Hiker Falls 1,500 Feet To Death After Helping Friend On Mount Baldy
On Tuesday, a 23-year-old hiker fell more than 1,500 feet to his death on Mount Baldy, after reaching to try and keep his friend from slipping.
Daniel Nguyen, the man who fell, had recently graduated from Cal State Long Beach, where he majored in kinesiology and lived in Garden Grove. Following his graduation, Nguyen was planning to join FEMA and the Peace Corps, according to the Orange County Register.
Early Tuesday morning, Nguyen and two of his friends were hiking along the popular Devils Backbone Trail, ascending to the top of Mount Baldy (officially called Mount San Antonio). The trail climbs to the top of the highest peak in Los Angeles County, snaking its way up the mountain with significantly steep drops on either side
At around 7:40 a.m. Tuesday morning, San Bernardino County Sheriff’s Search and Rescue received a call about Nguyen’s fall, according to the Long Beach Post. Although an aerial search and rescue team was able to locate Nguyen’s body by 9 a.m. heavy winds hampered their ability to reach him. A ground team was able to hike down to the body by about 5 p.m.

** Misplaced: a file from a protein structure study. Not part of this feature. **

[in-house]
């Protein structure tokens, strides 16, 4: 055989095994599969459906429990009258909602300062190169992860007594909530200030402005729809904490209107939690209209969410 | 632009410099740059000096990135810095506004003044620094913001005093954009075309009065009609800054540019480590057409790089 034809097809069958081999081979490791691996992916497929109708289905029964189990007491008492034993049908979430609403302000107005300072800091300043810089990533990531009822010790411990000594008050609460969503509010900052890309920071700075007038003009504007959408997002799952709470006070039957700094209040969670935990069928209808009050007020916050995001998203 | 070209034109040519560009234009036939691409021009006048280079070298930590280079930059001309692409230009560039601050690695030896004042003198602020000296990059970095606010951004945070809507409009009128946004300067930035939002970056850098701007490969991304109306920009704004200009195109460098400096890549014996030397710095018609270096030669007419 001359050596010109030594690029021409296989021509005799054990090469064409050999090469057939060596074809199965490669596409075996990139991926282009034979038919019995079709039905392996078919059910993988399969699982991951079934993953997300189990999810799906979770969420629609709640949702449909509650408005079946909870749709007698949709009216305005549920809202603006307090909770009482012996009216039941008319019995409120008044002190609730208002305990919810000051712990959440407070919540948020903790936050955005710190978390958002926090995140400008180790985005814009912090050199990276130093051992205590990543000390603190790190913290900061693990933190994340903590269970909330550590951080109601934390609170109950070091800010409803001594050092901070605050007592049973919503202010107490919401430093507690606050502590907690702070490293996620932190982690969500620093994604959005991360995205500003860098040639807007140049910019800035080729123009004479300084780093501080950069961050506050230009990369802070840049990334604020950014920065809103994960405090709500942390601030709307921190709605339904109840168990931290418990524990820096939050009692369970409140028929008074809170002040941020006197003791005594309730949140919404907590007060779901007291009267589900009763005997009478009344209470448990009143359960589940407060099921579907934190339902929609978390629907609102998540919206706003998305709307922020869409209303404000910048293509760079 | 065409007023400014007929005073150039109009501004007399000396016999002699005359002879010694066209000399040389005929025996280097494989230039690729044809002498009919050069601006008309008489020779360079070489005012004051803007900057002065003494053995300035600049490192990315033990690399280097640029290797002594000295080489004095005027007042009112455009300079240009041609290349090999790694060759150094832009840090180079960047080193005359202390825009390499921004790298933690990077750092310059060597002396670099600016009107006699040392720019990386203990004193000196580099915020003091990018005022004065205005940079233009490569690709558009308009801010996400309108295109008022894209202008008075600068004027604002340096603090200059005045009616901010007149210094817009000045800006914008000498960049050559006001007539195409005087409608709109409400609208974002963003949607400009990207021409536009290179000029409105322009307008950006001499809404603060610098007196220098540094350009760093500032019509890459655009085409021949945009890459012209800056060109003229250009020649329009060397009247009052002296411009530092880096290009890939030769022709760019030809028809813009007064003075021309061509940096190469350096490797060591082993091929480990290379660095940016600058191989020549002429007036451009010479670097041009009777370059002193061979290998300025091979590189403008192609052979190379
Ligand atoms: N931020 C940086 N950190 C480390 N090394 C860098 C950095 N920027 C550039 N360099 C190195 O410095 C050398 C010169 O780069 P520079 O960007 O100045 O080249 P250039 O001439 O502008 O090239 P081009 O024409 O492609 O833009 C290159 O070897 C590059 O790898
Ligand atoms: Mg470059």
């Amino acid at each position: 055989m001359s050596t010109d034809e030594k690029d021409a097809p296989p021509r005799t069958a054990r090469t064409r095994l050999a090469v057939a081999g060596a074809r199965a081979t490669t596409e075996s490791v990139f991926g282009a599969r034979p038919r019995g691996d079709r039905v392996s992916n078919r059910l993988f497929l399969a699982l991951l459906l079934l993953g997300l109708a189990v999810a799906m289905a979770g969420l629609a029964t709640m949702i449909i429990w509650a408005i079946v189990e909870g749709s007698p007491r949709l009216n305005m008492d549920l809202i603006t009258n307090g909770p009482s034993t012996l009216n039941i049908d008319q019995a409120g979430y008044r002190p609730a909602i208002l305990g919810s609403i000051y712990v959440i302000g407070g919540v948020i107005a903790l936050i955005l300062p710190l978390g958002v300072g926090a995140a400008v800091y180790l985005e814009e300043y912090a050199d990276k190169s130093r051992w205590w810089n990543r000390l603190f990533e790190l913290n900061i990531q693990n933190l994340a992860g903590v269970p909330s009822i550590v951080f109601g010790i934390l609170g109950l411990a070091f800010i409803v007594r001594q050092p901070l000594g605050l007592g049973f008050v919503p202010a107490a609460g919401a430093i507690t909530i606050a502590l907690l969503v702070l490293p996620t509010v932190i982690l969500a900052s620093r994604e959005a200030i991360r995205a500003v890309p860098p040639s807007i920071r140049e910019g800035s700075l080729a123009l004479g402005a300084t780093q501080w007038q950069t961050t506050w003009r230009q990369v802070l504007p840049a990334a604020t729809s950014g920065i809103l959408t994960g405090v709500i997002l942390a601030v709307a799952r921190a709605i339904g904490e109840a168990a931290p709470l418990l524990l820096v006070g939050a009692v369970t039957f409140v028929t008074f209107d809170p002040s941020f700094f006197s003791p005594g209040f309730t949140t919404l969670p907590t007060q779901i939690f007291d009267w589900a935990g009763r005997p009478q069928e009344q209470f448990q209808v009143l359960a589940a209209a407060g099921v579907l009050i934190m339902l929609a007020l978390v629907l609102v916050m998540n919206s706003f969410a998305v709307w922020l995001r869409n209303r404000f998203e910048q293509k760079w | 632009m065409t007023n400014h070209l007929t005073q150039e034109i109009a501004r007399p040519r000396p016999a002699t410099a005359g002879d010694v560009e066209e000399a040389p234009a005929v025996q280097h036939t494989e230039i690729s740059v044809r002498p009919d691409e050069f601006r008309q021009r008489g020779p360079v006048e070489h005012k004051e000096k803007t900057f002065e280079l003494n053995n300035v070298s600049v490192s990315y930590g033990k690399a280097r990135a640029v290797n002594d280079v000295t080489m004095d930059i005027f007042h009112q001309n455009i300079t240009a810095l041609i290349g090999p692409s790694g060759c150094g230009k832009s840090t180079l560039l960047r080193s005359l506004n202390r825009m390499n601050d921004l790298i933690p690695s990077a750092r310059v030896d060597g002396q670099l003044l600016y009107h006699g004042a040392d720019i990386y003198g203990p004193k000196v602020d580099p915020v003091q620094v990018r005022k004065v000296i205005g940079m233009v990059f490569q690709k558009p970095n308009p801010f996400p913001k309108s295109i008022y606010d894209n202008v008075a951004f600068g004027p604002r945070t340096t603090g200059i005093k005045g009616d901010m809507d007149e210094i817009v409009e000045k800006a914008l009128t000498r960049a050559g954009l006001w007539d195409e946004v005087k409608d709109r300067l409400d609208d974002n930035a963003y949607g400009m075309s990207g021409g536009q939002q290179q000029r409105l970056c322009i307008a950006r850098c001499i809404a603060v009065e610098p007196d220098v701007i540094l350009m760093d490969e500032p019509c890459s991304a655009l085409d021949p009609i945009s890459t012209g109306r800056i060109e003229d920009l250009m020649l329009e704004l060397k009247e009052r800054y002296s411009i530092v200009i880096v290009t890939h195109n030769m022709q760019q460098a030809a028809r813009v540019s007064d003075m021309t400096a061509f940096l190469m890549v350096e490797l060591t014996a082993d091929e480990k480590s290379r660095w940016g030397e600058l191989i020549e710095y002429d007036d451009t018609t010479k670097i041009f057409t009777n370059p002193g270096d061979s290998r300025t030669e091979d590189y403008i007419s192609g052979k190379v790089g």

While the Devils Backbone trail is a relatively easy hike for experienced climbers during the summertime, recent storms mean the trail is covered with a significant amount of snow. Though the particular details behind Nguyen’s fall are not publicly known, it’s understood that the man lost his footing and slid down the side of the mountain after he himself reached out to try and prevent one of his friends from falling.
According to Cpl. Robert Whiteside, search-and-rescue coordinator of the San Bernardino County Sheriff’s Department, Nguyen slid off the north side of the trail into a canyon near Stockton Flats.
Nguyen’s friends and family describe him as a selfless individual. Along with hiking, Nguyen was an avid cyclist who raced with the Cal State Long Beach collegiate team. He had recently taken a job as a courier with Maritime Bicycle Courier service, based in Long Beach
"I was really struggling on a climb and Daniel slowed down to ride with me and make sure I was okay," recalled Elaina Alvarez, a coworker at the courier service, to the Post. "He was always looking out for his teammates and friends. I am so lucky to have known Daniel and will miss him greatly. I will always remember his warm smile and kind heart. RIP Courier Ninja."